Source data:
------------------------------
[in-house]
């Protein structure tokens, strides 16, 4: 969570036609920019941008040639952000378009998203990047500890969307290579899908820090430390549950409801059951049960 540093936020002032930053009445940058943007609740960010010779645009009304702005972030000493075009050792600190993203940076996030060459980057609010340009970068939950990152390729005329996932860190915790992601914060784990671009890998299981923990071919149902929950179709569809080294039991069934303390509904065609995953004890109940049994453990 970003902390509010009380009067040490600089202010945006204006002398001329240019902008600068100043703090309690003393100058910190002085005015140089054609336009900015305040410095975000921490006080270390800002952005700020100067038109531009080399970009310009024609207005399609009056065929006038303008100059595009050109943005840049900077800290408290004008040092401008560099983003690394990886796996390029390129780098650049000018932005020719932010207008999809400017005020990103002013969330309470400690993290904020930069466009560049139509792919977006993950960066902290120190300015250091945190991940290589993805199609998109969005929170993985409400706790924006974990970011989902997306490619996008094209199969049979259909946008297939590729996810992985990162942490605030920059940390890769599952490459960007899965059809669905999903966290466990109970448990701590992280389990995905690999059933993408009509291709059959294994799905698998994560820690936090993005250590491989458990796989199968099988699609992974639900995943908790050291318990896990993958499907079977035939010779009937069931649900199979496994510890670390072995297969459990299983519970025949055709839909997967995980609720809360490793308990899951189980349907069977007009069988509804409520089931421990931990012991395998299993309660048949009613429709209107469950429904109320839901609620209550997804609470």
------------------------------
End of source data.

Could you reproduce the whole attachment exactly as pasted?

[in-house]
């Protein structure tokens, strides 16, 4: 969570036609920019941008040639952000378009998203990047500890969307290579899908820090430390549950409801059951049960 540093936020002032930053009445940058943007609740960010010779645009009304702005972030000493075009050792600190993203940076996030060459980057609010340009970068939950990152390729005329996932860190915790992601914060784990671009890998299981923990071919149902929950179709569809080294039991069934303390509904065609995953004890109940049994453990 970003902390509010009380009067040490600089202010945006204006002398001329240019902008600068100043703090309690003393100058910190002085005015140089054609336009900015305040410095975000921490006080270390800002952005700020100067038109531009080399970009310009024609207005399609009056065929006038303008100059595009050109943005840049900077800290408290004008040092401008560099983003690394990886796996390029390129780098650049000018932005020719932010207008999809400017005020990103002013969330309470400690993290904020930069466009560049139509792919977006993950960066902290120190300015250091945190991940290589993805199609998109969005929170993985409400706790924006974990970011989902997306490619996008094209199969049979259909946008297939590729996810992985990162942490605030920059940390890769599952490459960007899965059809669905999903966290466990109970448990701590992280389990995905690999059933993408009509291709059959294994799905698998994560820690936090993005250590491989458990796989199968099988699609992974639900995943908790050291318990896990993958499907079977035939010779009937069931649900199979496994510890670390072995297969459990299983519970025949055709839909997967995980609720809360490793308990899951189980349907069977007009069988509804409520089931421990931990012991395998299993309660048949009613429709209107469950429904109320839901609620209550997804609470």